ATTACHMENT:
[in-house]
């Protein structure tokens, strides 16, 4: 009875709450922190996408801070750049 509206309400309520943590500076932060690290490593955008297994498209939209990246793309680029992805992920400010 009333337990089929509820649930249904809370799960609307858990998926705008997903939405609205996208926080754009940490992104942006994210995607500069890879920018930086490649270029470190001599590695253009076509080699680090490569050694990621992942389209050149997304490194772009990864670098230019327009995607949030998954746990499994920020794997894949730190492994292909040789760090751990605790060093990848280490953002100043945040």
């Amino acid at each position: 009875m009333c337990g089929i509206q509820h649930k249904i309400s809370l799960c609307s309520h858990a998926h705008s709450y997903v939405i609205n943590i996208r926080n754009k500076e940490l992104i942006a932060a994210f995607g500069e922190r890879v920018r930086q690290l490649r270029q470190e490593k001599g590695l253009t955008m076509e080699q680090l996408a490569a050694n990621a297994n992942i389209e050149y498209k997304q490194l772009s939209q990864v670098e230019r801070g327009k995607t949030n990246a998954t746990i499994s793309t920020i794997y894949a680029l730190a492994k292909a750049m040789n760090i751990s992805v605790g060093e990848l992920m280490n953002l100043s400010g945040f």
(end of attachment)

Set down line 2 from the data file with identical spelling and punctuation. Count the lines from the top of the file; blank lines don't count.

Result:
């Protein structure tokens, strides 16, 4: 009875709450922190996408801070750049 509206309400309520943590500076932060690290490593955008297994498209939209990246793309680029992805992920400010 009333337990089929509820649930249904809370799960609307858990998926705008997903939405609205996208926080754009940490992104942006994210995607500069890879920018930086490649270029470190001599590695253009076509080699680090490569050694990621992942389209050149997304490194772009990864670098230019327009995607949030998954746990499994920020794997894949730190492994292909040789760090751990605790060093990848280490953002100043945040």